Traditionally, women’s use of energy revolves around domestic chores, particularly for cooking and lighting. Changes in energy subsidy policies often force energy (petrol and kerosene) prices to go up, affecting the way women access, use and experience energy in their households. For instance, in January and May 2016, Nigeria’s pricing body that regulates the price of petroleum products, the Petroleum Products Pricing Regulatory Agency (PPPRA0, revised the pricing template for kerosene and premium motor spirit (PMS), effectively removing subsidy on those petroleum products. The 2016 revisions saw kerosene and petrol prices jump from ₦50 to ₦83 (and later to ₦150) and ₦97 to ₦145 respectively.  Although the official price of kerosene was fixed at N150 per litre, S4C’s July 2016 survey suggests that the majority of consumers across the country purchased kerosene at an average price of N220. As of 2017, the price of kerosene continues to rise astronomically while the product has remained scarce.


Poor access to energy supply contributes to the high levels of poverty and underdevelopment. Estimates suggest that approximately 2.3 billion people (SE4ALL, 2015, SE4ALL, 2014) have either “no access” or “unreliable access” to electricity for basic lighting services. For about 18 percent of the global population, mostly in sub-Saharan Africa and developing Asia-Pacific, the only source of light beyond the daylight is provided by kerosene or candles.


Kerosene is predominantly used by poor and low-income earners for cooking and lighting. So, what do rural women in Imo State use for cooking and lighting when kerosene is scarce or when the prices go up and become so unaffordable? During its gender and energy household survey conducted between May 7-14, 2017, SPACES FOR CHANGE surveyed 499 low-income women in six Uzoagba villages: Umuomi, Umueziogwu, Umueze, Umukpeh, Umualumaku, Umuehihie 1 and Umuehihie 2. The 7 day-long field survey afforded an opportunity to understand the alternative traditional fuels that rural women use for cooking and lighting when there is no kerosene. Take a look at these traditional fuels popularly used by women in the rural areas:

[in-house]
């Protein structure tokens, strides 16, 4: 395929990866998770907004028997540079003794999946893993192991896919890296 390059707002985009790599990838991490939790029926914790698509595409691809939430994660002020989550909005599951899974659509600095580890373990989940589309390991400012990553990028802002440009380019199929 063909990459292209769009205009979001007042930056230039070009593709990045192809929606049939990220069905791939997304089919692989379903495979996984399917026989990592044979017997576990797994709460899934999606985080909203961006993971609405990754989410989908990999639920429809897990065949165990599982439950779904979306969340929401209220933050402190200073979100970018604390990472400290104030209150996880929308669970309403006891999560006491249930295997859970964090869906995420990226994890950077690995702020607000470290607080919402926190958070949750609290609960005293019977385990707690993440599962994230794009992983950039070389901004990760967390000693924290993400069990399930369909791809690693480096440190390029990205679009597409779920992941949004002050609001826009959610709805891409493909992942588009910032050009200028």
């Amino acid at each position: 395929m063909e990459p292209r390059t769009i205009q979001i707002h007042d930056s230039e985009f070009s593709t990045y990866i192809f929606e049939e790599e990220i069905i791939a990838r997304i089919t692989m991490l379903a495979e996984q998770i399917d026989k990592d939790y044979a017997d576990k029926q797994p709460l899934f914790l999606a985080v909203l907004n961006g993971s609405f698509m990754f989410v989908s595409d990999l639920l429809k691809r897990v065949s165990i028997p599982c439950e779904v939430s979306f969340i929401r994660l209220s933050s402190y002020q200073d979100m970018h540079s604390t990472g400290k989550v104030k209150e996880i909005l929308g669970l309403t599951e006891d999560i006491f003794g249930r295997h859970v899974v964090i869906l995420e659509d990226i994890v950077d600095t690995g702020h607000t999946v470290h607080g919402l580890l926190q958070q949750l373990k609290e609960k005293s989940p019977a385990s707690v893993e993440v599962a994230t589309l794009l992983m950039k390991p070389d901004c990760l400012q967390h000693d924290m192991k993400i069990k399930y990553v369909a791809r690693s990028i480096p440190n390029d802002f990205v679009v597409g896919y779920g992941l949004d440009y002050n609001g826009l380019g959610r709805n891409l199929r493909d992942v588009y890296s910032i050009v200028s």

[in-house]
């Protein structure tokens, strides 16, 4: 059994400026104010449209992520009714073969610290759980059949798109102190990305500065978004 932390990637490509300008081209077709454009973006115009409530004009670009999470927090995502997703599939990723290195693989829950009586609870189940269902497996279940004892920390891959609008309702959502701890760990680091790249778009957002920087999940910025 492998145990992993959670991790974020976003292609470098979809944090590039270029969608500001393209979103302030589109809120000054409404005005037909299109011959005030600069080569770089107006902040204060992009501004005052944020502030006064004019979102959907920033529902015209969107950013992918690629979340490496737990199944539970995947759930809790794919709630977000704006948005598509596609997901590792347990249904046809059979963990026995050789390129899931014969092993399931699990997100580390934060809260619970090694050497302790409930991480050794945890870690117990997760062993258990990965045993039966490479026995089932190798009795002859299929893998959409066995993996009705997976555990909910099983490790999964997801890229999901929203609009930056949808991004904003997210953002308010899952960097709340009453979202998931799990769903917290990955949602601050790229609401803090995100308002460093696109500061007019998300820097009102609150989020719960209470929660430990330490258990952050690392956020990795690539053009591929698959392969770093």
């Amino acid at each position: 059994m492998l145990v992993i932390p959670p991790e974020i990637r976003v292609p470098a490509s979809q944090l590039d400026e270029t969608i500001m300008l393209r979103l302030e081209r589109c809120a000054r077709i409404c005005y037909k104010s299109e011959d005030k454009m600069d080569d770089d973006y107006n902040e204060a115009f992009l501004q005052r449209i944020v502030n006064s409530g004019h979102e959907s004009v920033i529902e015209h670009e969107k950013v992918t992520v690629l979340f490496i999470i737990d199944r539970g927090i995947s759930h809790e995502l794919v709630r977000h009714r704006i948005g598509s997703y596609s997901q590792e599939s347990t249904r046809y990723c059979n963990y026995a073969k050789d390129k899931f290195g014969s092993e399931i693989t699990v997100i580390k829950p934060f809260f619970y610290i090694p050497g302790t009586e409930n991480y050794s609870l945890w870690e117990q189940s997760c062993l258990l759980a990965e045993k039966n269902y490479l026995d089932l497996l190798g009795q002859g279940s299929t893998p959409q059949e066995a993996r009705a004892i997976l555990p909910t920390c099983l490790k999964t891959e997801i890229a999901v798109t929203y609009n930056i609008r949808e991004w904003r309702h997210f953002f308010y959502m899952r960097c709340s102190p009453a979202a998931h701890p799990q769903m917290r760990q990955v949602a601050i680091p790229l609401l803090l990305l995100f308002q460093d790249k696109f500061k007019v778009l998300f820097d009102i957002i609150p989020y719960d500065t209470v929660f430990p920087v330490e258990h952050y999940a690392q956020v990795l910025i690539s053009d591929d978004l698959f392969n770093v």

I.            Coconut shells

II.            Palm fibre

III.            Paper and nylon materials

IV.            Condemned plastic material

V.            Used palm bunch

VI.            Palm kernel coats and shells



coconut shells

Coconuts are everywhere, and the shells can be a powerful lighter! After eating the main coconut, the shells are not wasted. Once plucked from the tree, the oft green outer covering of the coconut is preserved and dried until it turns brown. The drying process entails storing the shells in an enclosed area, away from rain or water. The dried shells catch fire very quickly and are often used as a replacement for kerosene during cooking. Rural women told SPACES FOR CHANGE that coconut shells can keep fire burning for a long time without quenching.




The palm fibre is actually the waste product from processed palm fruits. During the processing, palm oil, used for cooking, is either manually or mechanically extracted from the palm fruit, leaving only the chaff and the nuts. Like the coconut shells, the wet chaff is dried. The dried chaff catches fire so very easily and burns so fast. Because of these special qualities, rural women use it as a substitute for kerosene during cooking.




Used paper and nylon materials may be regarded as waste elsewhere, but that is not the case for some rural women who use these inflammable items to light up their firewood. So, rather than discard them, rural women just stuff them into dry firewood and strike a match. Bingo! A woman told SPACES FOR CHANGE, ‘I use ‘waterproof’ in place of kerosene. ‘Kerosene or no kerosene, I can prepare meals for my family,’  she says.




This is almost similar to Picture 3. Here, plastic bottles and containers are deliberately collected and stored to use them for energy. Plastics are highly inflammable and can be used to bolster firewood burning during cooking.



Palm bunch

When a bunch of palm fruit is harvested and the nuts extracted, rural women use the emptied mass as a cooking fuel. When properly dried, it burns very fast, and is a good substitute for firewood. Survey respondents told SPACES FOR CHANGE that the palm bunch burns faster than firewood because it consists of many tiny thorns that intensify burning.





The palm bunch is often used together with palm kernel shells. After the nuts are extracted, the shells serve as a cooking fuel when there is no kerosene or firewood. The above picture describes how the palm bunches, the palm kernels and the shells are jointly used as an alternative to kerosene and firewood.